Take the wings out of the marinade and shake off the excess.  Then season them with your favorite rub.  I used a couple of tablespoons of my NMT All Purpose Chicken Rub.

I used my Grilla pellet cooker for this cook using applewood pellets.  I got my Grilla as a thank you for being on their Memphis in May team and I have used it a ton this Summer.  

I cooked them pretty much just like my 30-20-10 kamado wings - 30 minutes at 375-400f, flip.  Twenty more minutes, then sauce and put them back on just long enough to set the sauce, 5-10 more minutes.

Grilled wings have a flavor that you just can't get from frying.

They were pretty fantastic just like this - crispy and tangy.  About half of the family wanted them this way.
But my older son and l were in the mood for more heat so I had made a habanero butter sauce using 6 tablespoons of butter and about a third cup of Yucatan Sunshine Habanero Sauce.

Spicy, tangy, buttery, and....the game is starting?  I'll be there in a minute, I have a few more wings here.

If you want to shake your tailgate up with some extraordinary wings - break out these bad boys!

Monday, September 19, 2016

World Food Championship: Low Country Boil Fundraiser, Orange Beach AL Nov 2016

The 2016 World Food Championships are going to be on the scenic Gulf Coast this November in Orange Beach, Alabama.  I'm excited to be attending the Blogger Summit and judging in the first contest.  In addition to the cooking contests, there are a lot of great events that give the public an opportunity to dive in.  

One of these events is...

For just $20 you can enjoy a low country boil featuring the amazing seafood from the Gulf.  The best part is that the proceeds benefit one of our favorite charities - Operation BBQ Relief.  OPR's sole mission is to feed people affected by disasters and the first responders there to help.  

November 10, 6-8pm

Saturday, September 17, 2016

Fajita Friday At Work [Phone Photo Dump]

I have a really great staff where I work, from top to bottom. Every now and then, my Director and I like to do things to show our appreciation to them.  Friday we did an impromptu Fajita Friday at our Knoxville office.  Here are some of the phone pics from the day and some tips about how I plan to cook at offsite locations.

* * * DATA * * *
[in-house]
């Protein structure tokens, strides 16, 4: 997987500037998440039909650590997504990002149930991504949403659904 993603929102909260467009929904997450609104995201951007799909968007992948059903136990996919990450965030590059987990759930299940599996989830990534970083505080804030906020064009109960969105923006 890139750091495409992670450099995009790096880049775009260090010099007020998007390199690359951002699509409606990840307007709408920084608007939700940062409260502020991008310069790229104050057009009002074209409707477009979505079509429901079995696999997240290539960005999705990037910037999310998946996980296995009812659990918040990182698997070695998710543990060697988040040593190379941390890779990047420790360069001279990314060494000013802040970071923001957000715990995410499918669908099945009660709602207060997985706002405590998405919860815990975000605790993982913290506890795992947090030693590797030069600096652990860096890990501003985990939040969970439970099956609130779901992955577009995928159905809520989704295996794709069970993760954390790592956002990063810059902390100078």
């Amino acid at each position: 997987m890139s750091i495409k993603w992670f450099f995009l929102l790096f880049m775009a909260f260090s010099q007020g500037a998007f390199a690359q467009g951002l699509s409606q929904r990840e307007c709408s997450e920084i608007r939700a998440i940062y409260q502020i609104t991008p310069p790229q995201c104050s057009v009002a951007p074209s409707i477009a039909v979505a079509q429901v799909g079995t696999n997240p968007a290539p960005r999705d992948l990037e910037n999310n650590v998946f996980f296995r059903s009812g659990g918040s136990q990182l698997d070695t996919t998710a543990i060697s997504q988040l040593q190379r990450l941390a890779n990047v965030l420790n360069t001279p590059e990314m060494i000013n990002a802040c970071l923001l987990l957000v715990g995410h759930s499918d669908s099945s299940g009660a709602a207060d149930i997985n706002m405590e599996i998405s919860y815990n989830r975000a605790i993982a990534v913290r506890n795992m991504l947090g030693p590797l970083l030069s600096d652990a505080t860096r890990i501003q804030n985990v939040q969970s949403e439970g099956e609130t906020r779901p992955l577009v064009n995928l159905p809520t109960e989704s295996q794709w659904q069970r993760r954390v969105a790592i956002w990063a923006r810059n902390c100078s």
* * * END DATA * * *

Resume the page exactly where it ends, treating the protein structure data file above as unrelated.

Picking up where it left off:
The flier that we put together.  I like the menu because it has a lot of prep work that can be done ahead - I did 75% of the work at home Thursday night.  Things like shopping, meat trimming, making seasonings & marinades, making the rice, prepping veggies, and loading up everything.

Normally we would use skirt steak and thighs for fajitas but I find it's easier to feed bigger crowds using flank steaks and chicken breasts.  

Did a little quality control and taste testing the night before. I used our BGE Mini-Max with GrillGrates.  I use them or a raised grid almost exclusively on the Mini-Max because the coals are so close to the cooking surface. [FTC Disclaimer: GrillGrates are an equipment sponsor of this blog but this is not a sponsored post.]

When cooking offsite for tailgates and such, I frequently turn to my Char-Broil Kettleman grill because it's light in weight but it's not a lightweight.  It's a great general purpose grill with plenty of space since it has 22.5" grates versus the standard 18.5".  I also like the TRU Infrared grates because they prevent flare ups and infrared heat doesn't dry out your food like hot air does.  [FTC Disclaimer:  Char-Broil is one of my premier sponsors but this is not a sponsored post.]

This is the "backyard" of our Knoxville office.  Not bad, right?  This is the highest point in town and from the top of the ridge, you can see across the whole city and to the Great Smoky Mountains.  It's rather peaceful and has a nice stone lined grilling area.

Firing up some coals in my chimney starter

I prepped all of the veggies the night before.  After slicing, I toss them in some oil, lime juice, and tablespoon or so of Meat Church Season All. Gallon zip top bags are the friend of the tailgate griller.

I scored the skirt steaks and marinated them overnight with my fajita marinade.  Same with the chicken breasts.  Another time saver for tailgate and offsite cooks are these disposable cutting boards that come on a roll. We use them at BBQ contests and they are a huge time saver!  Plus my picnic tables are gross....I'm trashing them and getting new ones.

Once onsite, I shake off the excess marinade and season the meat with some dry rubs.

The rubs are my NMT Fajita Seasoning and Albukirky's Green Chile Rub. We love that green chile rub, it works on so much stuff, from eggs to briskets.  Kirk is a fellow egghead and we have used his stuff for probably 5 years or more now.  

We also brought my Char-Broil CB500X grill for grilling the veggies using a vegetable wok.  I consider this grill to be our camp grill for the past 2 years but it makes a good one for tailgating too.  It's not much to look at but it's a rugged little beast.  It's compact but has a good bit of space, an adjustable charcoal tray, and cast iron grates. 

Everything coming together.  I cooked the flank steaks about 5 minutes a side.

The chicken took longer, about 6-7 minutes a side.

One reason I like doing flank steak instead of skirt steak is that some folks at my office like their meat medium.  Flank steaks are thicker at one and and slender the other so one end was medium rare like this and  medium at the other end. 

No plated shots.  I was hungry and once everyone got their plates, I was ready to eat.  But we had a good time together and shared a great meal.